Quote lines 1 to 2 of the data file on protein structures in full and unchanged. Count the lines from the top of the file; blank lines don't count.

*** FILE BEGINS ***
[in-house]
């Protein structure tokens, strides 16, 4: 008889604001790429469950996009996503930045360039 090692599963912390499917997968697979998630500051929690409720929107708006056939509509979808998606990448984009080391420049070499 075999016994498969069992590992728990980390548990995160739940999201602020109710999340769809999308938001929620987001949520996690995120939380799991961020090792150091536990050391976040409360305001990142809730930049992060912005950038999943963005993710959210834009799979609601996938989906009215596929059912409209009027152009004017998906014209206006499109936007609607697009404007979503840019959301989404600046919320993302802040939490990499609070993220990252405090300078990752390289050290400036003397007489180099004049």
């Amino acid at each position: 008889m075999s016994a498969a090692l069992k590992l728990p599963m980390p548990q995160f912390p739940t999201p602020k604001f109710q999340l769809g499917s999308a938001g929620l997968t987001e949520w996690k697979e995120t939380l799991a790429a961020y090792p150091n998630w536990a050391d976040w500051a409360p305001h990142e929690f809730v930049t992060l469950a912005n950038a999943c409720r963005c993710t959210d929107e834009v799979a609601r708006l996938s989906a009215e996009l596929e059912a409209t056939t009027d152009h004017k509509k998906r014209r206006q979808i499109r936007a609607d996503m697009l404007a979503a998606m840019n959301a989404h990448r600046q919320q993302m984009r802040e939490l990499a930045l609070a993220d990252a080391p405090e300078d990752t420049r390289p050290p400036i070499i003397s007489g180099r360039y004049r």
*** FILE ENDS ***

[in-house]
């Protein structure tokens, strides 16, 4: 008889604001790429469950996009996503930045360039 090692599963912390499917997968697979998630500051929690409720929107708006056939509509979808998606990448984009080391420049070499 075999016994498969069992590992728990980390548990995160739940999201602020109710999340769809999308938001929620987001949520996690995120939380799991961020090792150091536990050391976040409360305001990142809730930049992060912005950038999943963005993710959210834009799979609601996938989906009215596929059912409209009027152009004017998906014209206006499109936007609607697009404007979503840019959301989404600046919320993302802040939490990499609070993220990252405090300078990752390289050290400036003397007489180099004049």